What is your customer worth? It’s time to look beyond KPIs

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Ask 10 people what key performance indicators (KPIs) a business should monitor, and you very likely will get 10 different answers.

A business’s’ access to an increasing wealth of data and powerful analytics tools should theoretically make it simple to develop performance measurements that truly matter. But B2B businesses have focused on using largely outdated and broad metrics that apply to many but provide true insight to few.

In order to capture real growth, companies must look beyond KPIs and focus on deeper, micro-level analytics. They also must commit to ongoing analysis and review.

Let’s start with the data

In 2013, Scandanavian research firm SINTEF reported that 90% of the world’s data had been collected within the prior two years; the pace and volume has only accelerated since then. How can businesses figure out what to measure?

Successful KPIs provide direction for business improvement, and must embrace five “SMART” attributes: they should be Specific, Measurable, Attainable, Relevant, and Time Bound. “KPIs are only as valuable as the action they inspire,” says Harry Brown, partner at IE Data Analytics. “They are a form of communication, and must be clear and relevant to your strategic goals.”

Yet relevant for one business may be meaningless for another; while most businesses will benefit from high-level KPIs that track progress toward revenue and financial valuation goals and lower-level KPIs that focus on objective-driven processes, companies need more precise information to truly move the needle. In terms of measuring program effectiveness, for example, marketers often measure impression volume and cost per impression.

“These traditional metrics are over emphasized, and are not as effective as others,” says Brown. For example, impression volume provides little to no information about what happens after a customer clicks on a piece of content or ad.

How should we measure?

More meaningful information is found at a deeper level. “KPIs are largely vague and meaningless to most businesses. They are macro-level measures,” says Prashant Mittal, partner, IE Data Analytics. “Micro-level analytics is where the real learning takes place. The key is diving deep into the data, down to the granular level, to see what patterns emerge.”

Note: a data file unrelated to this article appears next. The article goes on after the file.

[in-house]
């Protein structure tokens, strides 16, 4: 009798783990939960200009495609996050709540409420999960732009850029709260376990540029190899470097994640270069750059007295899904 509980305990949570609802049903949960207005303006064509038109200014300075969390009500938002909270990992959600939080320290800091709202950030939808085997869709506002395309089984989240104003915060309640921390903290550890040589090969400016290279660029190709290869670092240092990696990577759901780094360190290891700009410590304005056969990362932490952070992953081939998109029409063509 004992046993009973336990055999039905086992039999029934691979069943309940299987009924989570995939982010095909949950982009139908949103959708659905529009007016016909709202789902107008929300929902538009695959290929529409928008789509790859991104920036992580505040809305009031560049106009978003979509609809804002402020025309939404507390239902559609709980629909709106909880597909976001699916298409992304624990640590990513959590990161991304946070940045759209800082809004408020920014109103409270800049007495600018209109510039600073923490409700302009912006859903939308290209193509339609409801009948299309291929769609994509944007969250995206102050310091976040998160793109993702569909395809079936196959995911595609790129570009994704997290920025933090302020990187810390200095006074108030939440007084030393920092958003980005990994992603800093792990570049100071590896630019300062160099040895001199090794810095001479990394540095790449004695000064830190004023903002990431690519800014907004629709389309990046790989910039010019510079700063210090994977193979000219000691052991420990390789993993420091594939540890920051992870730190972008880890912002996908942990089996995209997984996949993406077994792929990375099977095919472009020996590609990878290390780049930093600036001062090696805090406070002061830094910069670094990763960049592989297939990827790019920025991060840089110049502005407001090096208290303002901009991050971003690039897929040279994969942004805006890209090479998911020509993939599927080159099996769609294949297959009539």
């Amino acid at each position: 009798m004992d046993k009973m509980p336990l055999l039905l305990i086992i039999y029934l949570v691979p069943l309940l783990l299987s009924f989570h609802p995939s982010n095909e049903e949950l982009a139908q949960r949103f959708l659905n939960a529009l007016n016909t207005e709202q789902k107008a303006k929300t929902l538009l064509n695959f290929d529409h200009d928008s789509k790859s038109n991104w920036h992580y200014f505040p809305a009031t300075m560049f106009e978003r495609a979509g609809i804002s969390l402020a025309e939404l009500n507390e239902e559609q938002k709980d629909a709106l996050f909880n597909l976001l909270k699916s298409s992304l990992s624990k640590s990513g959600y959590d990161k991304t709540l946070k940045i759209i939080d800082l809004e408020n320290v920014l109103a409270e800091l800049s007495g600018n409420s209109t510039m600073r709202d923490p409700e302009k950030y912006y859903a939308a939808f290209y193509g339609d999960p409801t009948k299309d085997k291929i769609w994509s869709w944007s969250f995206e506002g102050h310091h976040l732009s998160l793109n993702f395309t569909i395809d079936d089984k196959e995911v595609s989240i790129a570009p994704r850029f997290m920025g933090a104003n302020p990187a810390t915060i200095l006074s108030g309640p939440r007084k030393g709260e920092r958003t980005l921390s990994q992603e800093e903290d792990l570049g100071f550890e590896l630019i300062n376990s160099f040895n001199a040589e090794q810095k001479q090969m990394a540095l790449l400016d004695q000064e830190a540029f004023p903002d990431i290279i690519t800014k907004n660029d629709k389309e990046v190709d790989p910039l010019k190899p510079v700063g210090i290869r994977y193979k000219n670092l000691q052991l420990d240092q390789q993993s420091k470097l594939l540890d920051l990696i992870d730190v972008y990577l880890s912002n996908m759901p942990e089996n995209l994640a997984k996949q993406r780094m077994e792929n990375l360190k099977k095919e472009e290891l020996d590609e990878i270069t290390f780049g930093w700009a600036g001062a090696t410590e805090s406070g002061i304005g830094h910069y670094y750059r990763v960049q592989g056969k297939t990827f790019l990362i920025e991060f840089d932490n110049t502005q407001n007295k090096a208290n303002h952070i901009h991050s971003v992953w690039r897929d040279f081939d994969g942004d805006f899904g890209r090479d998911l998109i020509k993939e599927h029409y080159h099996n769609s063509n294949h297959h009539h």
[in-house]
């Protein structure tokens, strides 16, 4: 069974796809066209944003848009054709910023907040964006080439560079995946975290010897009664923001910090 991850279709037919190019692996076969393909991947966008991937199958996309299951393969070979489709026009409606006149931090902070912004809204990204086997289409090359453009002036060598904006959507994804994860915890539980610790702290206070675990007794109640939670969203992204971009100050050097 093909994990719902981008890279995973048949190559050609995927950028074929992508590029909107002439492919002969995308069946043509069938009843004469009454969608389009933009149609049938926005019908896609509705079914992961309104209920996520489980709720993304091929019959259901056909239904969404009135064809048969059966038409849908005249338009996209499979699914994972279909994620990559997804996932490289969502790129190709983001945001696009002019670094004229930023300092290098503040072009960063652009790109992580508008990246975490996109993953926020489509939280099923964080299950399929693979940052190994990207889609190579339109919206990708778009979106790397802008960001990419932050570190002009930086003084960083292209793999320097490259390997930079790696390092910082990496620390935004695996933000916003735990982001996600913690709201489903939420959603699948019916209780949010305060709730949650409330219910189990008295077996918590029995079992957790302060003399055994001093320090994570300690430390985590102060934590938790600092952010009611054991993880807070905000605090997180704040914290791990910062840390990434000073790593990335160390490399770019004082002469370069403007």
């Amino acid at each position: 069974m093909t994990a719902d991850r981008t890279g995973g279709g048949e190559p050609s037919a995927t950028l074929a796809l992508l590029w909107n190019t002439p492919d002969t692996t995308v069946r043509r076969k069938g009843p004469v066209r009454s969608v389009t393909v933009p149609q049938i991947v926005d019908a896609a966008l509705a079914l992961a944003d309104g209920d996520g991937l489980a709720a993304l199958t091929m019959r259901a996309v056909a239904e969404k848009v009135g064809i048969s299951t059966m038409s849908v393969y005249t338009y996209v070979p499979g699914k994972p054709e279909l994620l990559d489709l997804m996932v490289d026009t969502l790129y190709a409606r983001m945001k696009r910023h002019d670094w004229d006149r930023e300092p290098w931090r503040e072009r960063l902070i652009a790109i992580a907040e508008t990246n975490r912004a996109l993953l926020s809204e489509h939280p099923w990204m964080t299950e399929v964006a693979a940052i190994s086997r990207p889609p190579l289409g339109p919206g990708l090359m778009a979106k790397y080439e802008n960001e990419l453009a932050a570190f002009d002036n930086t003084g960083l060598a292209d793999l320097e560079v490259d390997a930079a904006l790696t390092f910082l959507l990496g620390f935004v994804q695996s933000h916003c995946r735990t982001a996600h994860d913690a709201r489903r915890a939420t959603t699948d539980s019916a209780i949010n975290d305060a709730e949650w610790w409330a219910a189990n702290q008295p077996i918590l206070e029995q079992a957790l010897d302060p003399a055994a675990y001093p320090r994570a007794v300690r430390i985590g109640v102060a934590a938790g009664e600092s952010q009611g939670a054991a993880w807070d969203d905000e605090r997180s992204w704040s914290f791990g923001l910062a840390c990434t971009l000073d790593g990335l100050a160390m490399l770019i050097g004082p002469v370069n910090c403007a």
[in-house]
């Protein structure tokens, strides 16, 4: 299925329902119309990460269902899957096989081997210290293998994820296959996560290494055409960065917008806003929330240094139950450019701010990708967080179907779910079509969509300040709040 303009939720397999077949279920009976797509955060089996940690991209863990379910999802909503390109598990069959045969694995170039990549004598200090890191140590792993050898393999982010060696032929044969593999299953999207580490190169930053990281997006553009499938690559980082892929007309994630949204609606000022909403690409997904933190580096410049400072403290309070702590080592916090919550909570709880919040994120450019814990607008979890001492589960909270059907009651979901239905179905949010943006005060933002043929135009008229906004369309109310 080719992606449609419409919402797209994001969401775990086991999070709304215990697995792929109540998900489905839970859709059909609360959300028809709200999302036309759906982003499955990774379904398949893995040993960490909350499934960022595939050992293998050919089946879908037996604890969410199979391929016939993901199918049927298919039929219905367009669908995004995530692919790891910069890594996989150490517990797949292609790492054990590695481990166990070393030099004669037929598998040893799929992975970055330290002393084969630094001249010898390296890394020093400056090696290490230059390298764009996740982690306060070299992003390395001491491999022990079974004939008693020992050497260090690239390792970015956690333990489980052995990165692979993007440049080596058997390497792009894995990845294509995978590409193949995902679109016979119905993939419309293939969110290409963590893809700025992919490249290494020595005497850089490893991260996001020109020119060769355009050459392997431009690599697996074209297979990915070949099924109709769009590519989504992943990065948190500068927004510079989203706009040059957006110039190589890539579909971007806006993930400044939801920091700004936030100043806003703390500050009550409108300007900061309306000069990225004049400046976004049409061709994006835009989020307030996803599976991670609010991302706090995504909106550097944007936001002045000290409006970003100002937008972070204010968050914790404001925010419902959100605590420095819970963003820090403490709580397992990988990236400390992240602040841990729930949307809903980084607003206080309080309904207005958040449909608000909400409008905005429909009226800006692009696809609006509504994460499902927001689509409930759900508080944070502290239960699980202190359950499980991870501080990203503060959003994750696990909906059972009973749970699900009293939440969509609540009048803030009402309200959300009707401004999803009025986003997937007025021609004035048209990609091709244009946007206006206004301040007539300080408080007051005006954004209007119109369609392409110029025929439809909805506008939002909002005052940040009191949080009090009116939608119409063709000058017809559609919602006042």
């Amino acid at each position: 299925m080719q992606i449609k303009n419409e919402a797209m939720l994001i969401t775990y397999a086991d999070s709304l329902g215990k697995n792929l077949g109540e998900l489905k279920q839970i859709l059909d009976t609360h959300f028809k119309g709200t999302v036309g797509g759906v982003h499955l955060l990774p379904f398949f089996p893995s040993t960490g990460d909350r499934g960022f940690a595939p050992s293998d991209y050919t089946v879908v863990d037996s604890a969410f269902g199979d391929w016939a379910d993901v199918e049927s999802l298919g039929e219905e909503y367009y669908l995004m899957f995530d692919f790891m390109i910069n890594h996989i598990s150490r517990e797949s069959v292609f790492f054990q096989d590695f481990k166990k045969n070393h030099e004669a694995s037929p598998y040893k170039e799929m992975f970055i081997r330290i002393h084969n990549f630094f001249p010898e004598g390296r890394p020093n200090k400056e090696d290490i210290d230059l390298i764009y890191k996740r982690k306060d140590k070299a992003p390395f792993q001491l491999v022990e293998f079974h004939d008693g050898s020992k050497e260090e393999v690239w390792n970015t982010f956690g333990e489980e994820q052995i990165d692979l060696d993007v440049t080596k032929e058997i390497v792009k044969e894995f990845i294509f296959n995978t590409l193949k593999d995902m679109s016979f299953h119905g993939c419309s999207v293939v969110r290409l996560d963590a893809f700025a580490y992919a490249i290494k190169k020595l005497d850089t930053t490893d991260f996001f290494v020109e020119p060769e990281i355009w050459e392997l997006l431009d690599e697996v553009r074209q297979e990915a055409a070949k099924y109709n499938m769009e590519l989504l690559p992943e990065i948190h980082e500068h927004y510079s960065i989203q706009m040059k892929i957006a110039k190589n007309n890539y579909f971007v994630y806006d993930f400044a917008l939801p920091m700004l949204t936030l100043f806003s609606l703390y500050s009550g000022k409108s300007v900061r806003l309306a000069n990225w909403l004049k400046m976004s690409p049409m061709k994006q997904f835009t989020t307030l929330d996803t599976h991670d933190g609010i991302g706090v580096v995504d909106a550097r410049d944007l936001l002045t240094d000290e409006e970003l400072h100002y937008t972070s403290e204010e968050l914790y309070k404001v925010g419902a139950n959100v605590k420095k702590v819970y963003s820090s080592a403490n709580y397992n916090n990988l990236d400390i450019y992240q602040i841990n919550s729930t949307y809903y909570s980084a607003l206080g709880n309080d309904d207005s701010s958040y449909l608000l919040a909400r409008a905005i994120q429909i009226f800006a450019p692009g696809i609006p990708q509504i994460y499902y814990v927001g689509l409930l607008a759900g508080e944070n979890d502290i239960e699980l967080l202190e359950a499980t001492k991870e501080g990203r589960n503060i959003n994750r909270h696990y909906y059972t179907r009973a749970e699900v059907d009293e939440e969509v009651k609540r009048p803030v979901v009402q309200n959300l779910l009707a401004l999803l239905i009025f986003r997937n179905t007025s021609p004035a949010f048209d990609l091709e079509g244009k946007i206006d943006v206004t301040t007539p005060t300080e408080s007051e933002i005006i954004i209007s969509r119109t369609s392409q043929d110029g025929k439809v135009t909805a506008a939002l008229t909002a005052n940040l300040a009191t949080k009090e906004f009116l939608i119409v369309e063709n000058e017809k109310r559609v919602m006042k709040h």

For example, one of IE Data Analytics’ clients decided that its goal was not to secure more customers, but to increase their caliber. Measuring that factor required different drivers than those used to measure growth and as a result, the company developed customized ways to measure the value of the firm’s customers.

From this analysis they discovered that just three percent of the clients were bringing in more than a third of revenue; they identified key characteristics of this clientele that could be capitalized upon to improve production, save costs, and increase revenue. With this refined data in hand they can now calculate customer lifetime value and other relevant KPIs.

The small and medium size business community is ripe for this shift, finds technology research firm SMB Group – in its Top 10 SMB Technology Trends for 2015, tangible, specific metrics will be more credible than general ROI and TCO analysis.

So, where do business execs find the data to measure?

“Look within,” says Brown. “Examine campaign response data, loyalty program data, transactional data and social media data.” And where data cannot be found it can be created through surveys or third-party business information sources. Together, they can be analyzed and used for a variety of purposes, but perhaps the most important of which is to measure a customer’s value. “Businesses often lack knowledge of how much a customer is really worth. Analytics can help you sift and sort vast troves of data to develop highly efficient strategies for selling,” says Mittal.

Firms that have worked the SMART factors into their metrics need to take the next step and become SMARTER: adding two criteria – Evaluation and Reevaluation – ensure that KPIs remain relevant.

“Performance measurement of any kind requires time, effort, and employee buy-in to work,” says Mittal. “But the deeper you dive, the better chance you have to bring customers to you and retain them.”

Ready to start fine-tuning your metrics? Check out this list of Business Performance Management tools from Capterra.

Photo via Flickr, Creative Commons

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Alison Harris

Alison Harris

Alison Harris is a B2B marketing, PR, and content strategist who helps technology companies reach new markets and increase sales. A former technology journalist, she specializes in helping companies with complex products and services communicate clearly and effectively with their target markets. She is fully on board with content marketing that is well-written and educational, technology that improves our everyday lives, and the serial comma. She loves living in Portland, Maine equally as much for its rapidly growing craft beer culture as for its technology start-up scene. Read more about her thoughts on B2B marketing or connect via LinkedIn.